What I’m about to say is going to blow your mind and possibly have you questioning my credibility, but it’s true. Please follow along and don’t dismiss this article until you’ve read it through and looked at the tables.

I’m in a position to talk to hundreds of masonry contractors a year, and I always ask them if they use an incentive system. Only about 5% say they do. Those that do are getting incredible production and very high profits. There are mason contractors out there who routinely get 1,600 modular brick and 400 to 500 8-inch block per man per day.

When I ask the 95% if they have ever played with the numbers to see if a bonus system would pay off, they say something like, “My guys are getting paid enough, I can’t afford anymore.” or my all-time favorite myth “A man is only going to give you so many brick in a day.”

How It Works

The most effective incentive systems rely on one simple truth: We only get paid based on materials in place. The faster the bricklayers lay, the bigger the draw. Theoretically, if the bricklayers lay twice as fast as we estimate, you cut both the job duration and the labor money spent almost in half. Now, if this really happened, you might have to hire a few extra laborers to tend these super-bricklayers, maybe another mixer man, and maybe another forklift operator to deliver the materials, but still, you’re talking about saving a whopping amount of labor.

Let’s look at an example of a simple brick job. I polled a few mason contractors in Texas after the midyear meeting and asked them how they estimate their brick jobs. Bricklayers make $25 an hour. They figure they’ll get 550 brick a man a day. They figure brickwork at $13.20 a square foot labor, and $8.80 a square foot materials. For a job with 276,000 brick, that’s about $900,000 L&M. Add 10%, $90,000, for OH and profit and you’re at a $990,000 bid price.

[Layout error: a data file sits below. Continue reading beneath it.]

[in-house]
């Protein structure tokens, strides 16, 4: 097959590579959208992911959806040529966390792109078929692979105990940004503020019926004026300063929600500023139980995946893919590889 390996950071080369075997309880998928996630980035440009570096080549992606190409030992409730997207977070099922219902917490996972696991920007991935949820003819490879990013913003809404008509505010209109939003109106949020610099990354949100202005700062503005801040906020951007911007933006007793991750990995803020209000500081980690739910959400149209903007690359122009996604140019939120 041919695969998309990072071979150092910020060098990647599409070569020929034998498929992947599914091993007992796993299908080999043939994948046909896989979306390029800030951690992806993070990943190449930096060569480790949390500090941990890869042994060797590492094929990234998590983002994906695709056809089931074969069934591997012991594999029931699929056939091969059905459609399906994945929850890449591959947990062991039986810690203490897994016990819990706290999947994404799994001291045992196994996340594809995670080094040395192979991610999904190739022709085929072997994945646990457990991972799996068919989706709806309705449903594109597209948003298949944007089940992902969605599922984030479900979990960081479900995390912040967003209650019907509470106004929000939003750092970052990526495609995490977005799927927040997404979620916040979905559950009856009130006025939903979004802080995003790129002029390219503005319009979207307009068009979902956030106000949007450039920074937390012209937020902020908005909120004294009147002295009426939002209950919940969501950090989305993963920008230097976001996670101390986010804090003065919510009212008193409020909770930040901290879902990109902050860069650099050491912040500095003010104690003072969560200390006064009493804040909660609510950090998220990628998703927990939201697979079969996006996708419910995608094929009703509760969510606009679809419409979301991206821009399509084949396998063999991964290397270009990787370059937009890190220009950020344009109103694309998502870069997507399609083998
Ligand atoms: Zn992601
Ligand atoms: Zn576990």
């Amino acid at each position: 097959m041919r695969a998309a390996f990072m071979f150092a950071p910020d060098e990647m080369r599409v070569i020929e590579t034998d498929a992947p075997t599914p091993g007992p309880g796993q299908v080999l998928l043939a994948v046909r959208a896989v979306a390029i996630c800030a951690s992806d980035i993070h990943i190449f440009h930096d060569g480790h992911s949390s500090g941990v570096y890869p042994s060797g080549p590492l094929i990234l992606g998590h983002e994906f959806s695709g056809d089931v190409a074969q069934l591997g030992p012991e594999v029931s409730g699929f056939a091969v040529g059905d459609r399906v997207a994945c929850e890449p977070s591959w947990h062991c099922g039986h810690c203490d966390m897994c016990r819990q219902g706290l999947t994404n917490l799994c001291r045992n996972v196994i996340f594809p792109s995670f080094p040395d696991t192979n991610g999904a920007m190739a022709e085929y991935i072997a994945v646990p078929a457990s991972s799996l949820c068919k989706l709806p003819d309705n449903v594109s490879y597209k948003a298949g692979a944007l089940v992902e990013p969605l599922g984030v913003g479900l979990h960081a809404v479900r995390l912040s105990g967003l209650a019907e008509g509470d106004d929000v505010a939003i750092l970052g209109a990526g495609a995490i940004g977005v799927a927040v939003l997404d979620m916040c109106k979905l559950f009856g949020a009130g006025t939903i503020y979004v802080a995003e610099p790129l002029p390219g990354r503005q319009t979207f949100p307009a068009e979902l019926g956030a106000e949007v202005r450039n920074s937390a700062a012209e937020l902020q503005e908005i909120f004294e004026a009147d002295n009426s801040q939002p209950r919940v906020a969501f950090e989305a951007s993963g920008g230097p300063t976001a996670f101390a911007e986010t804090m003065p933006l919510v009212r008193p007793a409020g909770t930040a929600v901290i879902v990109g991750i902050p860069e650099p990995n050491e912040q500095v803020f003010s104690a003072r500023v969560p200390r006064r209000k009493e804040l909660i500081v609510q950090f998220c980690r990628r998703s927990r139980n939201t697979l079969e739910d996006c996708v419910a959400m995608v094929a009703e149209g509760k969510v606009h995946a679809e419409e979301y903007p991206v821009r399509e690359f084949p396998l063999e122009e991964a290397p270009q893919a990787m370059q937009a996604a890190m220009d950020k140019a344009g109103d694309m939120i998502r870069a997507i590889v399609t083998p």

Now check out the table below. Line 1 shows that if the job goes as planned and the bricklayers lay 550 a man a day, you’ll spend the actual labor money estimated, and make the actual $90,000 profit. Now, just to check the math used in the table look at line 12. If they lay twice as fast as estimated (1100 a day instead of 550), the job will be over in half the time and you’ll spend half the estimated labor (sure, as above, you won’t cut ALL the labor in half, but pretty very close to it). The other half of the labor, something less than $270,000, becomes profit (in addition to the $90,000 profit estimated).

Look at line 3. Adding only 100 brick a day shortens your job duration enough to darn near double your profit. When you start taking small chunks out of the big number – labor, and add it to the relatively small number – profit, you start to see how small reductions in labor turn into huge additions to profit.

BRICK JOB WITH 276,000 BRICK

A

B

C

D

E

F

Materials:

$360,000

Labor:

$540,000

OH & Profit: